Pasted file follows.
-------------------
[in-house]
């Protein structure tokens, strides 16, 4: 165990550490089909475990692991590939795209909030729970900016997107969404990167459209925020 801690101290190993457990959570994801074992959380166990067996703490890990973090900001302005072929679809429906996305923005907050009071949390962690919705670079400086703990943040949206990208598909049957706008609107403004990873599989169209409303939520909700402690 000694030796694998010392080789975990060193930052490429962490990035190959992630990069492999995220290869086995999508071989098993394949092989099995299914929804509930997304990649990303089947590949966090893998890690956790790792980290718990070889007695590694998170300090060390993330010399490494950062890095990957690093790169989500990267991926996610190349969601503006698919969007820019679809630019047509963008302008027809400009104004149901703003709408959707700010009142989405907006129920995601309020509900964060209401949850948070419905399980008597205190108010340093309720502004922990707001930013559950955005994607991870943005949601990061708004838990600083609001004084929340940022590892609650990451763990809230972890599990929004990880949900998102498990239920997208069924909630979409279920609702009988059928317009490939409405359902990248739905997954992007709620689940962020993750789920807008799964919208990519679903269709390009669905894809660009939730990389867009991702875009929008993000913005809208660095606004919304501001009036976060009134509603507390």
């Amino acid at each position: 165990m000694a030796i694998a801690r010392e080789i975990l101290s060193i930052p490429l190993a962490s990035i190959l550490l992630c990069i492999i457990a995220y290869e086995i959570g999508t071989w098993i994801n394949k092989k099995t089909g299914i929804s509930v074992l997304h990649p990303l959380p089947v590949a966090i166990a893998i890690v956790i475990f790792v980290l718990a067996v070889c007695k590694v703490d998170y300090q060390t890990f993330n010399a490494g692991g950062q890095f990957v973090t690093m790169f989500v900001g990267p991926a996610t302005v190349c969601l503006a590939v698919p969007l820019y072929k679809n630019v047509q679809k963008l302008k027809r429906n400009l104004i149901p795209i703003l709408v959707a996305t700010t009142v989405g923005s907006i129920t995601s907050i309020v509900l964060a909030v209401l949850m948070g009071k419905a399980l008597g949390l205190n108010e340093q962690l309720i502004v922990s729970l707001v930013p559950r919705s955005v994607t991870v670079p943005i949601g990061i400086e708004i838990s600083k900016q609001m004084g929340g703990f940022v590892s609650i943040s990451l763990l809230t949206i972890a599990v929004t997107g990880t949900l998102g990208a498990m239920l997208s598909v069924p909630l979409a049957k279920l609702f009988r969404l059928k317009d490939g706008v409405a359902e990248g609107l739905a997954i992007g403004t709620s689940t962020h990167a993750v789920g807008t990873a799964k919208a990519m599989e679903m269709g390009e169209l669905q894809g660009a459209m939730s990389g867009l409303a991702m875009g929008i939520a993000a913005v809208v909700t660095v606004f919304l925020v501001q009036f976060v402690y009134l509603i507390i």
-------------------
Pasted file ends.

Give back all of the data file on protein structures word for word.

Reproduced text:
[in-house]
């Protein structure tokens, strides 16, 4: 165990550490089909475990692991590939795209909030729970900016997107969404990167459209925020 801690101290190993457990959570994801074992959380166990067996703490890990973090900001302005072929679809429906996305923005907050009071949390962690919705670079400086703990943040949206990208598909049957706008609107403004990873599989169209409303939520909700402690 000694030796694998010392080789975990060193930052490429962490990035190959992630990069492999995220290869086995999508071989098993394949092989099995299914929804509930997304990649990303089947590949966090893998890690956790790792980290718990070889007695590694998170300090060390993330010399490494950062890095990957690093790169989500990267991926996610190349969601503006698919969007820019679809630019047509963008302008027809400009104004149901703003709408959707700010009142989405907006129920995601309020509900964060209401949850948070419905399980008597205190108010340093309720502004922990707001930013559950955005994607991870943005949601990061708004838990600083609001004084929340940022590892609650990451763990809230972890599990929004990880949900998102498990239920997208069924909630979409279920609702009988059928317009490939409405359902990248739905997954992007709620689940962020993750789920807008799964919208990519679903269709390009669905894809660009939730990389867009991702875009929008993000913005809208660095606004919304501001009036976060009134509603507390």
């Amino acid at each position: 165990m000694a030796i694998a801690r010392e080789i975990l101290s060193i930052p490429l190993a962490s990035i190959l550490l992630c990069i492999i457990a995220y290869e086995i959570g999508t071989w098993i994801n394949k092989k099995t089909g299914i929804s509930v074992l997304h990649p990303l959380p089947v590949a966090i166990a893998i890690v956790i475990f790792v980290l718990a067996v070889c007695k590694v703490d998170y300090q060390t890990f993330n010399a490494g692991g950062q890095f990957v973090t690093m790169f989500v900001g990267p991926a996610t302005v190349c969601l503006a590939v698919p969007l820019y072929k679809n630019v047509q679809k963008l302008k027809r429906n400009l104004i149901p795209i703003l709408v959707a996305t700010t009142v989405g923005s907006i129920t995601s907050i309020v509900l964060a909030v209401l949850m948070g009071k419905a399980l008597g949390l205190n108010e340093q962690l309720i502004v922990s729970l707001v930013p559950r919705s955005v994607t991870v670079p943005i949601g990061i400086e708004i838990s600083k900016q609001m004084g929340g703990f940022v590892s609650i943040s990451l763990l809230t949206i972890a599990v929004t997107g990880t949900l998102g990208a498990m239920l997208s598909v069924p909630l979409a049957k279920l609702f009988r969404l059928k317009d490939g706008v409405a359902e990248g609107l739905a997954i992007g403004t709620s689940t962020h990167a993750v789920g807008t990873a799964k919208a990519m599989e679903m269709g390009e169209l669905q894809g660009a459209m939730s990389g867009l409303a991702m875009g929008i939520a993000a913005v809208v909700t660095v606004f919304l925020v501001q009036f976060v402690y009134l509603i507390i």